Saturday, October 8, 2016

The Secret diary of Kasturba by Neelima Dalmia Adhar




Book Name         - The Secret diary of Kasturba 
Author                  - Neelima Dalmia Adhar
Publisher              - Westland Books
Number of Pages -395
Publishing Year   - 2016
Edition                  - Hardback
Price                     -699
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Rating : 4.0

Blurb

He is the Mahatma, a man the world venerates as a prophet of peace. But for Kastur, the child bride who married the boy next door, Mohandas was a sexually-driven, self-righteous, and overbearing husband.

Mohandas Karamchand Gandhi was sworn to poverty, celibacy and the cause for India’s freedom; Kastur spent sixty-two years of her life, juggling the roles of a devoted wife, a satyagrahi and sacrificing mother, who was eclipsed because of a man who almost became God for India’s multitude. Gandhi was an intolerant father to Harilal, his wayward son, driven to debauchery; Kasturba paid the price for her son’s unending misery. 

Kastur is long dead, but she lives on in the pages of her diary…. Renowned author Neelima Dalmia Adhar lays it bare to tell the world what it meant to be Kasturba Gandhi, wife of Mohandas Karamchand Gandhi - in a gripping tale of unconditional love, passion, sex, ecstasy and the ultimate liberation that every woman seeks.

My Review


The secret diary of Kasturba is a tribute to one of the strongest, supportive and sacrificing females in the history of India.Eclipsed under the shadow of her great husband, very few have thought of the turmoil she had to handle. Kasturba's inner feelings are depicted in detail in this book. Nevertheless, major part of the book is like biography of Gandhiji narrated by his wife. Every coin has two sides, likewise every human being has two faces. The book shows another face of Mahatma Gandhi. He himself has admitted that he was not a good husband and a father for that matter. 


On the flipside, we can see an abusive, suspicious,apathetic human being. The plight of his sons, especially elder one Harilal is explained in detail. Every instances are connected flawlessly. A lot of research has been invested. How Harilal felt left out or discriminated under the shades of principles seems to be the major theme of the book.


The book is like Sita's Ramayana. Author shows the world that Kasturba is not just Mrs Gandhi but a headstrong woman in flesh and blood,whose life and dreams were neglected by her better half, who dedicated his life for a greater cause. Author has thrown light to the life of a woman who was forgotten in the pages of history.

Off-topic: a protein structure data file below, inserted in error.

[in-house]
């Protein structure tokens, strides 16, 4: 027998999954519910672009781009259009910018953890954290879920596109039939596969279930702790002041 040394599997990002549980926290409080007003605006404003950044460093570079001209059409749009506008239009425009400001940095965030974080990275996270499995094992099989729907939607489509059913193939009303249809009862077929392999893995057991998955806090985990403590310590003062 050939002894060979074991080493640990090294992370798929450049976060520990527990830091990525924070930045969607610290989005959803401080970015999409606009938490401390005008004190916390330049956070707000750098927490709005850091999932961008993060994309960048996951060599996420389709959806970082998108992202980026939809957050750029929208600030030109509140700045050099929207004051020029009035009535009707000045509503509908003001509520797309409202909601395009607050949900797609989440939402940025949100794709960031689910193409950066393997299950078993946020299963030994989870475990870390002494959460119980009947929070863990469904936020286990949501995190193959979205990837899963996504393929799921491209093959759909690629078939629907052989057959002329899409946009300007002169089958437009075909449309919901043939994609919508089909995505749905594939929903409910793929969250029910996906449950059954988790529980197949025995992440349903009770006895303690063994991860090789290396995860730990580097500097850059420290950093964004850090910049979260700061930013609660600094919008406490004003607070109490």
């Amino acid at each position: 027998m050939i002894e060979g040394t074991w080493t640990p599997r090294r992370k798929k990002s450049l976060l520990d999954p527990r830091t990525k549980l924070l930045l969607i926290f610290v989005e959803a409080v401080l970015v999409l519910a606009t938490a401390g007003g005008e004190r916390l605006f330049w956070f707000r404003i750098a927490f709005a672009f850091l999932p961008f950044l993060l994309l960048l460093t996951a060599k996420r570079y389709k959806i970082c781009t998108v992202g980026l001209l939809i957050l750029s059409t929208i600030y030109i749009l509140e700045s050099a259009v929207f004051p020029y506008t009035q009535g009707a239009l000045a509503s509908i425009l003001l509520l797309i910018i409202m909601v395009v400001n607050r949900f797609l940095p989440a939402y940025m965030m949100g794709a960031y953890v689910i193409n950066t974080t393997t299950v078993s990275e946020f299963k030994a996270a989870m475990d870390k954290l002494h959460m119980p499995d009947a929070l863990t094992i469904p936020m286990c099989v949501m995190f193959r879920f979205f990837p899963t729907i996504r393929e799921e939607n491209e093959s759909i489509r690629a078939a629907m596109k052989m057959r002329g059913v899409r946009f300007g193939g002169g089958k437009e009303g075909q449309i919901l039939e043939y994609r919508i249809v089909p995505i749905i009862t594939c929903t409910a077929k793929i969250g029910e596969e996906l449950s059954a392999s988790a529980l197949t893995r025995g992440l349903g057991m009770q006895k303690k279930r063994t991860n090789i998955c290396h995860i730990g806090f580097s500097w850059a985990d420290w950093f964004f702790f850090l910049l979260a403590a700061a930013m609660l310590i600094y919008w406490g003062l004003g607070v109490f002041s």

Somewhere down the line, there seems to be a feminist tinge in the whole narration. If not feminism, I would like to call it the product of female chauvinism. Being a woman myself, it was difficult for me to digest the unilateral account of the events. There is a thin line between telling the truth and defaming someone. In some instances the word self-righteous sounded like an invective. The books is a fiction but which is the fictional element ? This is something that is not mentioned anywhere.  An author's note was needed give clarity on that front. 


Overall the book should be read by every Indian to understand this great woman's  contribution to our struggle for Independence but with discretion.


 I received this book as a complimentary copy in exchange for a honest review. I waas not required to write a positive review. The opinions I have expressed are my own.

About the author

When Neelima Dalmia Adhar wrote Father Dearest: The Life and Times of R.K. Dalmia in 2003, she was on the bestseller list and labelled a daredevil “family chronicler” who had exposed some fiercely-guarded secrets. She then wrote a novel, Merchants of Death in 2007 to be established as a mistress of the genre. 

Educated in a convent school and a reputed college in Delhi, she has a Master’s in Psychology with a specialization in “Personality”. Her first and only job was to teach Psychology to undergraduate students of Delhi University. 

A passionate “people-watcher”, she is drawn to oddities and thrives on writing about personalities and human behaviour, from the quirky to the mysterious to the bizarre, a subject she does chillingly close to the bone. 

She lives in Delhi with her husband, children and two grandchildren.